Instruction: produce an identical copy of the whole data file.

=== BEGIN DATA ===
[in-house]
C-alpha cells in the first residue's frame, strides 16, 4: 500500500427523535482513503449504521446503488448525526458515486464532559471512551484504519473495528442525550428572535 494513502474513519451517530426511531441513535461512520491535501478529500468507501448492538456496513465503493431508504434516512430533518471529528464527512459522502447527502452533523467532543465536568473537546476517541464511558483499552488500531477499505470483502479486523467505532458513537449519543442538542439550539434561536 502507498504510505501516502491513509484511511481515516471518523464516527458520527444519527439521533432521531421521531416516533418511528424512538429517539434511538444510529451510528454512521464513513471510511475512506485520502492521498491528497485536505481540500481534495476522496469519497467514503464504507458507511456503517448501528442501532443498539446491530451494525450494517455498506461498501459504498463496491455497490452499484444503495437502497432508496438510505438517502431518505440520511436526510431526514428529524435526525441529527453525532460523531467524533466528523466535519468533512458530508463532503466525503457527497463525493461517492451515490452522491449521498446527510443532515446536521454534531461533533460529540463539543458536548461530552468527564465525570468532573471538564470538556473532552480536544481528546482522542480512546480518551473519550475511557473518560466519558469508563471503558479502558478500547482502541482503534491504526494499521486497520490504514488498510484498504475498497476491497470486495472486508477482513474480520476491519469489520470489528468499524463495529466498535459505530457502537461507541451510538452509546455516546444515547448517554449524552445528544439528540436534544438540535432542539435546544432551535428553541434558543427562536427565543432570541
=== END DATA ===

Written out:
[in-house]
C-alpha cells in the first residue's frame, strides 16, 4: 500500500427523535482513503449504521446503488448525526458515486464532559471512551484504519473495528442525550428572535 494513502474513519451517530426511531441513535461512520491535501478529500468507501448492538456496513465503493431508504434516512430533518471529528464527512459522502447527502452533523467532543465536568473537546476517541464511558483499552488500531477499505470483502479486523467505532458513537449519543442538542439550539434561536 502507498504510505501516502491513509484511511481515516471518523464516527458520527444519527439521533432521531421521531416516533418511528424512538429517539434511538444510529451510528454512521464513513471510511475512506485520502492521498491528497485536505481540500481534495476522496469519497467514503464504507458507511456503517448501528442501532443498539446491530451494525450494517455498506461498501459504498463496491455497490452499484444503495437502497432508496438510505438517502431518505440520511436526510431526514428529524435526525441529527453525532460523531467524533466528523466535519468533512458530508463532503466525503457527497463525493461517492451515490452522491449521498446527510443532515446536521454534531461533533460529540463539543458536548461530552468527564465525570468532573471538564470538556473532552480536544481528546482522542480512546480518551473519550475511557473518560466519558469508563471503558479502558478500547482502541482503534491504526494499521486497520490504514488498510484498504475498497476491497470486495472486508477482513474480520476491519469489520470489528468499524463495529466498535459505530457502537461507541451510538452509546455516546444515547448517554449524552445528544439528540436534544438540535432542539435546544432551535428553541434558543427562536427565543432570541